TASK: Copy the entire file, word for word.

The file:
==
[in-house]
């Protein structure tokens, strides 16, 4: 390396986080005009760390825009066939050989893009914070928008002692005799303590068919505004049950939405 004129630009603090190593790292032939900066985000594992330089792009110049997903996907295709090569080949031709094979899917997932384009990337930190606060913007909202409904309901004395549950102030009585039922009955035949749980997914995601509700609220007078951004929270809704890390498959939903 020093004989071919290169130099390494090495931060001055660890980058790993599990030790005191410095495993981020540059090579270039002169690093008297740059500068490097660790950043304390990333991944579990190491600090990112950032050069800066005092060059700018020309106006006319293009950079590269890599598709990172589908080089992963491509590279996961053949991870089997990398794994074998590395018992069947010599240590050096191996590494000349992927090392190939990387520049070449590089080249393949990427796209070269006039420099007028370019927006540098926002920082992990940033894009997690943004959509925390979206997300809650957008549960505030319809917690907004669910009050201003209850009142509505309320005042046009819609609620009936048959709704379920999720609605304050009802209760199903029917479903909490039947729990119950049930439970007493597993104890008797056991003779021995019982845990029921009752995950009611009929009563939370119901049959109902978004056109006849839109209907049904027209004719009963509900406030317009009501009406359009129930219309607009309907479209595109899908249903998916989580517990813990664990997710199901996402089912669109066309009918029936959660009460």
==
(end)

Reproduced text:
[in-house]
């Protein structure tokens, strides 16, 4: 390396986080005009760390825009066939050989893009914070928008002692005799303590068919505004049950939405 004129630009603090190593790292032939900066985000594992330089792009110049997903996907295709090569080949031709094979899917997932384009990337930190606060913007909202409904309901004395549950102030009585039922009955035949749980997914995601509700609220007078951004929270809704890390498959939903 020093004989071919290169130099390494090495931060001055660890980058790993599990030790005191410095495993981020540059090579270039002169690093008297740059500068490097660790950043304390990333991944579990190491600090990112950032050069800066005092060059700018020309106006006319293009950079590269890599598709990172589908080089992963491509590279996961053949991870089997990398794994074998590395018992069947010599240590050096191996590494000349992927090392190939990387520049070449590089080249393949990427796209070269006039420099007028370019927006540098926002920082992990940033894009997690943004959509925390979206997300809650957008549960505030319809917690907004669910009050201003209850009142509505309320005042046009819609609620009936048959709704379920999720609605304050009802209760199903029917479903909490039947729990119950049930439970007493597993104890008797056991003779021995019982845990029921009752995950009611009929009563939370119901049959109902978004056109006849839109209907049904027209004719009963509900406030317009009501009406359009129930219309607009309907479209595109899908249903998916989580517990813990664990997710199901996402089912669109066309009918029936959660009460």